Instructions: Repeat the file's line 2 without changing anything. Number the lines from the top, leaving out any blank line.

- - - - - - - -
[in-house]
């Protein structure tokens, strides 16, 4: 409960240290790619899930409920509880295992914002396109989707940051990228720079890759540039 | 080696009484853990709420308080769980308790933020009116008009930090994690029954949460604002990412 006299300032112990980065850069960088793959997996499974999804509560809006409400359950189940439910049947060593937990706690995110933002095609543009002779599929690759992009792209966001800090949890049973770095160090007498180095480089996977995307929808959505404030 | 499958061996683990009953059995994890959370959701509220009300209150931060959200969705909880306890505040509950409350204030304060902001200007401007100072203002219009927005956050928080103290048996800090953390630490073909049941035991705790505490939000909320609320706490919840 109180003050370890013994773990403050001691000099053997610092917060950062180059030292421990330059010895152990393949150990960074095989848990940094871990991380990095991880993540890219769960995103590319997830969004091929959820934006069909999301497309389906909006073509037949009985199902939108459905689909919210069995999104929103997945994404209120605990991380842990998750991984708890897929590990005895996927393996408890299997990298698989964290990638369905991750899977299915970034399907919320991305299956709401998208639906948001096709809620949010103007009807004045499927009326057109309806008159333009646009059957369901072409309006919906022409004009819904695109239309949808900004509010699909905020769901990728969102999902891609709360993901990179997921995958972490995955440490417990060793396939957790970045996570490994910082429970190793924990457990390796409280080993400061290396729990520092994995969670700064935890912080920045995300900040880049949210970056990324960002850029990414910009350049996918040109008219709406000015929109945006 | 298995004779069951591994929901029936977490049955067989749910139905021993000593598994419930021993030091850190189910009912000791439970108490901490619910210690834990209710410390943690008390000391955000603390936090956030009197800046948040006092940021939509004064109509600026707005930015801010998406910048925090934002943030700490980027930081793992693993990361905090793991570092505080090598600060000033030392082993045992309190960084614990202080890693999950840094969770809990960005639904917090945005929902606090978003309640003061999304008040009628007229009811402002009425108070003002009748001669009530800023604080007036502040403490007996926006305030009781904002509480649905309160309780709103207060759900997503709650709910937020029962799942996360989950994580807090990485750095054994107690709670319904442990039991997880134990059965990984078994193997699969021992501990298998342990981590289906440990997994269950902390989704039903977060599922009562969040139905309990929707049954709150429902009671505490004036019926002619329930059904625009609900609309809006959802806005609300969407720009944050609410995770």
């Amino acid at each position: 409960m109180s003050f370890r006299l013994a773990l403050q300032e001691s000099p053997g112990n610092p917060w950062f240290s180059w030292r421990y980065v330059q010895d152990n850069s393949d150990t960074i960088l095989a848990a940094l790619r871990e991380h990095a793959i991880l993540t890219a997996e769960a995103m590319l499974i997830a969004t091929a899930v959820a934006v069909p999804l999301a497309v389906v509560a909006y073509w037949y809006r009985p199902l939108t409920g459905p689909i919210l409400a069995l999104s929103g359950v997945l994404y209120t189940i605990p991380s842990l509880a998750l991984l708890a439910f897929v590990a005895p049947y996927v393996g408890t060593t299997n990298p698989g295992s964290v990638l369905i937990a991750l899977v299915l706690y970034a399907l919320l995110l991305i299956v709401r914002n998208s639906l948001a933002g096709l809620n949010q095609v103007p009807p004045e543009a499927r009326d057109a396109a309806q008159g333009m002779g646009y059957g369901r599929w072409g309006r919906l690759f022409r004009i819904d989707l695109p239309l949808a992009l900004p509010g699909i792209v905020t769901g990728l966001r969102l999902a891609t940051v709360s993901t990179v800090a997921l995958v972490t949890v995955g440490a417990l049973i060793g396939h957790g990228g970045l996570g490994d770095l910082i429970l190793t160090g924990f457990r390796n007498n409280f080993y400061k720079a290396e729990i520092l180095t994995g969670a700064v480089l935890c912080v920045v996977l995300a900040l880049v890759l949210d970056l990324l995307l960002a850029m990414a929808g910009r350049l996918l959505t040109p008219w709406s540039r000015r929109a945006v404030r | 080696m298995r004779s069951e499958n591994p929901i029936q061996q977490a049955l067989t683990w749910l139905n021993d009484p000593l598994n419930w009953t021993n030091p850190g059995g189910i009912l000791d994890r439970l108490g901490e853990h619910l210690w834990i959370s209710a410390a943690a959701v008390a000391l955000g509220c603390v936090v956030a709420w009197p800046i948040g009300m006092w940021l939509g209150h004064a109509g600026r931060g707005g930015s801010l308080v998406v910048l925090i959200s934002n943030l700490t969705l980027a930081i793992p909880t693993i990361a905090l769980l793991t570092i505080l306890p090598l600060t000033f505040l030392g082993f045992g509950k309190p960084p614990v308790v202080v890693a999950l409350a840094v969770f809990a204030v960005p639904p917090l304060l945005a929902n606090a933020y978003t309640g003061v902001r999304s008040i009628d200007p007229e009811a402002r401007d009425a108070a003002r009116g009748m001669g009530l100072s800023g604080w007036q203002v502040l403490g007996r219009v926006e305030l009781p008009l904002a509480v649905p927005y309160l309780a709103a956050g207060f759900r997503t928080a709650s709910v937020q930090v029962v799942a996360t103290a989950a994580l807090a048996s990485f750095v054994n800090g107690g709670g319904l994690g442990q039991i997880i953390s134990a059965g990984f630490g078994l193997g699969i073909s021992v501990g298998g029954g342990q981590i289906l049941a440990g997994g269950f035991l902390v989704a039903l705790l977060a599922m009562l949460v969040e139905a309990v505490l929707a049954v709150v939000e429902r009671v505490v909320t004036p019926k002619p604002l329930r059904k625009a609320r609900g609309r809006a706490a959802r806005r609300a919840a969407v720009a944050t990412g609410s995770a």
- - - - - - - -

């Protein structure tokens, strides 16, 4: 409960240290790619899930409920509880295992914002396109989707940051990228720079890759540039 | 080696009484853990709420308080769980308790933020009116008009930090994690029954949460604002990412 006299300032112990980065850069960088793959997996499974999804509560809006409400359950189940439910049947060593937990706690995110933002095609543009002779599929690759992009792209966001800090949890049973770095160090007498180095480089996977995307929808959505404030 | 499958061996683990009953059995994890959370959701509220009300209150931060959200969705909880306890505040509950409350204030304060902001200007401007100072203002219009927005956050928080103290048996800090953390630490073909049941035991705790505490939000909320609320706490919840 109180003050370890013994773990403050001691000099053997610092917060950062180059030292421990330059010895152990393949150990960074095989848990940094871990991380990095991880993540890219769960995103590319997830969004091929959820934006069909999301497309389906909006073509037949009985199902939108459905689909919210069995999104929103997945994404209120605990991380842990998750991984708890897929590990005895996927393996408890299997990298698989964290990638369905991750899977299915970034399907919320991305299956709401998208639906948001096709809620949010103007009807004045499927009326057109309806008159333009646009059957369901072409309006919906022409004009819904695109239309949808900004509010699909905020769901990728969102999902891609709360993901990179997921995958972490995955440490417990060793396939957790970045996570490994910082429970190793924990457990390796409280080993400061290396729990520092994995969670700064935890912080920045995300900040880049949210970056990324960002850029990414910009350049996918040109008219709406000015929109945006 | 298995004779069951591994929901029936977490049955067989749910139905021993000593598994419930021993030091850190189910009912000791439970108490901490619910210690834990209710410390943690008390000391955000603390936090956030009197800046948040006092940021939509004064109509600026707005930015801010998406910048925090934002943030700490980027930081793992693993990361905090793991570092505080090598600060000033030392082993045992309190960084614990202080890693999950840094969770809990960005639904917090945005929902606090978003309640003061999304008040009628007229009811402002009425108070003002009748001669009530800023604080007036502040403490007996926006305030009781904002509480649905309160309780709103207060759900997503709650709910937020029962799942996360989950994580807090990485750095054994107690709670319904442990039991997880134990059965990984078994193997699969021992501990298998342990981590289906440990997994269950902390989704039903977060599922009562969040139905309990929707049954709150429902009671505490004036019926002619329930059904625009609900609309809006959802806005609300969407720009944050609410995770």